Several issues were raised in today’s debate and in the report. First, I shall describe what the Department of Health is trying to do internally to ensure that human rights have a far more significant role in the development of policy. The hon. Member for Eddisbury referred to better policy-making guidance for officials in the Department. The guidance includes clear references to a human rights perspective and the consequences of human rights legislation. The impact assessment process is relevant to all policies, and equality is an important part of that. Part of equality is human rights and the human rights legislation. The Department is also working on a human rights e-learning tool, which will be available in the autumn. The tool is designed to make people far more aware of the position of human rights at the heart of development and training.

I shall deal with the Department’s ability to influence change on the ground. First, on the YL judgment, there is absolutely no doubt that Parliament and the Government intended publicly funded residents of private homes to be covered by the human rights legislation. As a consequence of a court judgment, they are not, but the Government are absolutely determined to ensure that the original intentions of Parliament and the Government are restored. The question is how do we best do that in terms of the legislative process? Discussions are active and ongoing between myself and ministerial colleagues in the Department of Health and the Ministry of Justice, and we will be able to make clear to hon. Members in the near future how we intend to correct that anomaly.

The hon. Member for Leeds, North-West expressed some concern about self-funders. Correcting the YL judgment would deal simply with people who were publicly funded, but because social care is a means-tested system, an increasing number of people are self-funders.
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Owing to the implications of the original focus of the Human Rights Act, it is much more difficult and complex to extend the correction of that anomaly to self-funders, because we would then get into a situation involving the definition of “public authority”. On the sentiment, however, we have a responsibility through whatever means to ensure that in a means-tested system, self-funders have far greater protection—even though it may be difficult to do so through human rights legislation.

A major part of the social care reform programme that will begin in every local authority area over the next three years will be an end to the “no help here” culture, in which people who fund themselves, or their families, are essentially left to navigate the care system alone. The transformation programme seeks to commit local authorities no longer to have a “no help here” culture. Depending on its implementation and delivery, I think most people will welcome it.

The hon. Member for Eddisbury rightly raised the right of people to complain beyond the organisation or provider about whom they are complaining. The difficulty is that if people are publicly funded recipients of care, they can go to the local authority, use its complaints procedures and ultimately go to the ombudsman, but if a self-funder wants to make a complaint, they can go only to the provider against whom they are making the complaint; there is no independent vehicle or organisation to which they can turn. We must do something to address that anomaly, and officials are considering the issue. I am not able to tell the Chamber the solution that we have come up with, but we must create a level of independence for self-funders when there is nowhere for them to go other than to the organisation against which they are making the complaint.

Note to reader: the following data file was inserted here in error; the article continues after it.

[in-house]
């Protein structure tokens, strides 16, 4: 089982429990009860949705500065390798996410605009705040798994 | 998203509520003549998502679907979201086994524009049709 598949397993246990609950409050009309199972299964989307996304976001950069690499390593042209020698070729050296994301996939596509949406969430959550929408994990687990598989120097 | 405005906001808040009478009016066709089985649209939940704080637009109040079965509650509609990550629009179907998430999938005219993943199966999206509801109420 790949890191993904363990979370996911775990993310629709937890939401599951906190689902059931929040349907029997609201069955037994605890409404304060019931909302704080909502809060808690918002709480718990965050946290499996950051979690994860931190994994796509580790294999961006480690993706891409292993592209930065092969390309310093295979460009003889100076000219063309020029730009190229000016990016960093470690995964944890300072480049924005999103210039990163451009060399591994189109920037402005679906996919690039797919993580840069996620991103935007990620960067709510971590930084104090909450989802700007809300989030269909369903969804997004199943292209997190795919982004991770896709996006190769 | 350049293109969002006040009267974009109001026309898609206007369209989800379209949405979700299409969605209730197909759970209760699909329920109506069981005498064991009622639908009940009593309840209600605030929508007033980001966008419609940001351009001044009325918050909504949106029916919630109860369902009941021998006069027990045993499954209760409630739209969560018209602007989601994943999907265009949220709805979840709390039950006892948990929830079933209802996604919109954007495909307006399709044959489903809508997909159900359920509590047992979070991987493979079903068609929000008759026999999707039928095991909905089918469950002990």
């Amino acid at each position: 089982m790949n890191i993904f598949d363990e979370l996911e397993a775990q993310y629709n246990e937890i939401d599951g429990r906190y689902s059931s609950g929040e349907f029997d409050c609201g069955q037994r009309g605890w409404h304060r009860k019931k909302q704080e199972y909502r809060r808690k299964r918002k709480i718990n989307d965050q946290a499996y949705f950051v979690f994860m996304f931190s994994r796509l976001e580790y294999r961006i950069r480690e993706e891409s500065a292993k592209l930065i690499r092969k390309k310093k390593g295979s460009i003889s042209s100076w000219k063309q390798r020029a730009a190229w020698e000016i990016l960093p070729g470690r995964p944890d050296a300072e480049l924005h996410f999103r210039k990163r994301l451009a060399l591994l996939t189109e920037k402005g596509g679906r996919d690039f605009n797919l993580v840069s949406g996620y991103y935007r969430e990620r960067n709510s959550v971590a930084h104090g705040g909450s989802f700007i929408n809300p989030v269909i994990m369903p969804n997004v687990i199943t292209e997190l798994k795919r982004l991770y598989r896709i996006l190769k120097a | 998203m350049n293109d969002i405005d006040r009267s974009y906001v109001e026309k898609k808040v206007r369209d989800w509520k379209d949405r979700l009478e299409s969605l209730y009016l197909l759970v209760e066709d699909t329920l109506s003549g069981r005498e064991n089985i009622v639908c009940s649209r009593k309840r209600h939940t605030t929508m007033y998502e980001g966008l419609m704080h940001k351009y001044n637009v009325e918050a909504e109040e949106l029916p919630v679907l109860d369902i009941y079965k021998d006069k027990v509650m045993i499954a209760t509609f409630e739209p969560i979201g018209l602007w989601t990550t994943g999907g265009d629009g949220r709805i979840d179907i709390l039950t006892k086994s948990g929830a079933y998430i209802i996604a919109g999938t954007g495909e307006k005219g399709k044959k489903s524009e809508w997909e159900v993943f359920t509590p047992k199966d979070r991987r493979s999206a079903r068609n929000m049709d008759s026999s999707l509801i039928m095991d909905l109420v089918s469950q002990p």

The Government remain committed to minimising mixed-sex accommodation in the health service. This year in the NHS operating framework, we have set stretching targets for every strategic health authority and primary care trust to minimise mixed-sex accommodation. We have made much progress over the past 10 years, but not as much as we had hoped, and the only difference of emphasis is the definition of mixed-sex wards versus mixed-sex accommodation. My colleague Lord Darzi made it clear that he thought the term “mixed-sex wards” was an error and we should not have made a commitment to abolish them because it is unachievable. However, we remain committed to the minimisation of mixed-sex accommodation in the health service, and we have made it clear to the NHS locally that we expect it to be a priority where there has not been as much progress as we expected.

Premature discharge is a very difficult issue, because if older people are in hospital for a prolonged period unnecessarily, all the evidence suggests that their mental and physical health deteriorates. The challenge is to ensure that we have in every community an appropriate range of provision—intermediate care, step-down care, proper domiciliary and day care services—and the appropriate relationship between the local NHS and local government, so that, from the point of view of patients and carers, that Berlin wall does not get in the way.

As my hon. Friend the Member for Hendon said, it is important that we get the issue right for individual patients and in individual circumstances. It is irresponsible to discharge people when they have not fully recovered
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or into a care setting that is not appropriate to meet their needs. Overall, however, it would be a mistake to take the pressure off the policy of getting people out of hospital as quickly as possible, because from my experience of my relatives and other older people, the longer they remain in hospital, the less likely they are to make a full recovery. But that depends on our having appropriate alternative provision available.